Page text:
Bubba Made a New Blog.
A common complaint about introductory science courses is that they never teach you anything practical, such as how to make explosives or pyrotechnics.
In 9th grade, our science teacher talked about World War I poisonous gases and how they were made. One of my classmates tried to replicate one of the gases (Mustard gas, I believe) in some woods near his house. Needless-to-say, he fled in terror when he saw the strange colored gas streaming out of his vat. He got a science and history lesson that day!
Um, did it occur to you junior mad scientists to bring gas masks, such as the ones they learned they needed during WW I? Now you know why, since age 9, I have been a staunch advocate of Estes model rockets: if used as directed, they're safe. That, and I knew one kid who blew off his index, middle, and ring fingers of his right hand stuffing match heads into a CO2 cannister, and another kid who blew off his left hand with a home-made bomb.Once, my high-school chemistry teacher threw a fist-sized chunk into a stagnant little pond in back of our high school, in Florida. Countless Cretaceous life-forms gave their lives for science that day.
Sorry for the typo: that was a fist-sized chunk of potassium. It made a spectacular orange flame, and generated a noise complaint from the school's neighbors. It also pissed off most of the other science teachers, since it was a good fraction of their budget for that 9-week-term. Sodium would have been better, no doubt, but I've only ever seen what a pinch of it will do in water.
All the fun has gone out of science since people got so safety/litigation-minded. And the rather colorful threats made by one of the best teachers I ever had (in eighth grade) would get him fired on day 1. They didn't involve staplers, and were in fact obscure as well as colorful, since he liked to make up his own words for things (and/or invoke a regional dialect that was not the local one; we could never quite tell the difference), but I'm pretty sure they wouldn't past muster anymore. Someone did, however, manage to start a fairly substantial fire in a lab in a nearby high school within the last few years. I can't remember how they did it, but I'm pretty sure it was a teacher trying to do some sort of demonstration (that was known to be ill-advised, if spectacular). So some brave souls remain; they just tend to end up unemployed.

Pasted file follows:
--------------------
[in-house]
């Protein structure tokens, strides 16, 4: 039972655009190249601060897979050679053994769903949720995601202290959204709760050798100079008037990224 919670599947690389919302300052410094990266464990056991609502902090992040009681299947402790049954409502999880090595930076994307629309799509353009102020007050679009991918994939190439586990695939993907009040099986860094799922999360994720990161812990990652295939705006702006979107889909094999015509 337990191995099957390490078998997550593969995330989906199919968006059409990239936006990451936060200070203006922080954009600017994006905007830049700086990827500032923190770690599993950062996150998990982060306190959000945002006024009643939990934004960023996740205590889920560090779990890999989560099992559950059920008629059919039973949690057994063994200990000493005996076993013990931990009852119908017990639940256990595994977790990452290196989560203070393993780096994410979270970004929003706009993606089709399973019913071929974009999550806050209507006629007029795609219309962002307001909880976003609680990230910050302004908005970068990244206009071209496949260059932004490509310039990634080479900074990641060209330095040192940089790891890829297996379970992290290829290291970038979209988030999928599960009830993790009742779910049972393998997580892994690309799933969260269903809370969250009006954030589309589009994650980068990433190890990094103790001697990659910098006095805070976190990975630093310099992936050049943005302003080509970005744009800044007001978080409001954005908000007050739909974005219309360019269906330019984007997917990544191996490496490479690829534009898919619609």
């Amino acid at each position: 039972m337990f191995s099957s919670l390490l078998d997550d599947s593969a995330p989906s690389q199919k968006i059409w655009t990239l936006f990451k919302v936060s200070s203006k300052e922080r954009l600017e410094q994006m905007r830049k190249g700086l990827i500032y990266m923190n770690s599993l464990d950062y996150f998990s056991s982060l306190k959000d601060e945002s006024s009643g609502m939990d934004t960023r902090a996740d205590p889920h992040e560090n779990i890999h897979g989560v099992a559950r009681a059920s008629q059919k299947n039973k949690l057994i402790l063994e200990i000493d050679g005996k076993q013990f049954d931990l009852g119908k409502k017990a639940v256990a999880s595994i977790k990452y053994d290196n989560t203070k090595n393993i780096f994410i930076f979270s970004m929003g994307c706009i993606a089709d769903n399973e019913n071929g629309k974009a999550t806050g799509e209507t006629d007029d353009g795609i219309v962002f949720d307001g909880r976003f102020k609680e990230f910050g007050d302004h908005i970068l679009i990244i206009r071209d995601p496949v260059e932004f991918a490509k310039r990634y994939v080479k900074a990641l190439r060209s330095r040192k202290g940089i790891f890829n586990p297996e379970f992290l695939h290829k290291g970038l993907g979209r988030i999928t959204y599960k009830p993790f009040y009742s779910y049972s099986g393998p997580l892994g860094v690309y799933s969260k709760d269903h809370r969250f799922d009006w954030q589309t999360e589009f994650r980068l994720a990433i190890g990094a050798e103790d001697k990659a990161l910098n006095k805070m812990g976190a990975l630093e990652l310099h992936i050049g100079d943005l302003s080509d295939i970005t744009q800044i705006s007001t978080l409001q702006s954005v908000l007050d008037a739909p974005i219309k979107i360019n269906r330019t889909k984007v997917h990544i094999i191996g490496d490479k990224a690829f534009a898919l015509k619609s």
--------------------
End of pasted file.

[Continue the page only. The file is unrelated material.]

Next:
The grease fire demo was particularly vivid, because we learned in no uncertain terms why one should NEVER throw water on a grease fire.
I did play with Estes rockets as a kid, though they never used them in school. One of my science teachers did mention a case of a Kindergarten teacher who wanted to show her students what happens when you throw a large brick of lithium into a small swimming pool. She had the students sitting around the pool while she threw it in. They all survived, but I'm sure those kids feared swimming pools for a long time.
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